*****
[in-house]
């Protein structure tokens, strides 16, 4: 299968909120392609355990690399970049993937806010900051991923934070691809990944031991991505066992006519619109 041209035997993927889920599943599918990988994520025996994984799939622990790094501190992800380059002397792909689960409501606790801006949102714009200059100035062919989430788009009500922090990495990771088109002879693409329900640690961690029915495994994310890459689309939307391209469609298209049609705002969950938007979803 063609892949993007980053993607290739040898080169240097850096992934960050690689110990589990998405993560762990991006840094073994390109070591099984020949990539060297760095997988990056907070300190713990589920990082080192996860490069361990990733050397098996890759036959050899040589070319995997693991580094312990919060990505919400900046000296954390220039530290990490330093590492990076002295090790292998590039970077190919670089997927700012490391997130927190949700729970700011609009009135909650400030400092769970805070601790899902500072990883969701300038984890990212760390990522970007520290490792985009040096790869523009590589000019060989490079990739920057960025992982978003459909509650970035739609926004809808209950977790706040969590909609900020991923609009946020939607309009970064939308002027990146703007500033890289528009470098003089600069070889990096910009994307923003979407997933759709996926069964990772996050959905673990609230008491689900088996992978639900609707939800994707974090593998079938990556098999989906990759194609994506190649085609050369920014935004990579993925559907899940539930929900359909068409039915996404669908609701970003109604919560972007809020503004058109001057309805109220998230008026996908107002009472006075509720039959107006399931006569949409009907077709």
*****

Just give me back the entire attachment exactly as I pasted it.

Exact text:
[in-house]
């Protein structure tokens, strides 16, 4: 299968909120392609355990690399970049993937806010900051991923934070691809990944031991991505066992006519619109 041209035997993927889920599943599918990988994520025996994984799939622990790094501190992800380059002397792909689960409501606790801006949102714009200059100035062919989430788009009500922090990495990771088109002879693409329900640690961690029915495994994310890459689309939307391209469609298209049609705002969950938007979803 063609892949993007980053993607290739040898080169240097850096992934960050690689110990589990998405993560762990991006840094073994390109070591099984020949990539060297760095997988990056907070300190713990589920990082080192996860490069361990990733050397098996890759036959050899040589070319995997693991580094312990919060990505919400900046000296954390220039530290990490330093590492990076002295090790292998590039970077190919670089997927700012490391997130927190949700729970700011609009009135909650400030400092769970805070601790899902500072990883969701300038984890990212760390990522970007520290490792985009040096790869523009590589000019060989490079990739920057960025992982978003459909509650970035739609926004809808209950977790706040969590909609900020991923609009946020939607309009970064939308002027990146703007500033890289528009470098003089600069070889990096910009994307923003979407997933759709996926069964990772996050959905673990609230008491689900088996992978639900609707939800994707974090593998079938990556098999989906990759194609994506190649085609050369920014935004990579993925559907899940539930929900359909068409039915996404669908609701970003109604919560972007809020503004058109001057309805109220998230008026996908107002009472006075509720039959107006399931006569949409009907077709």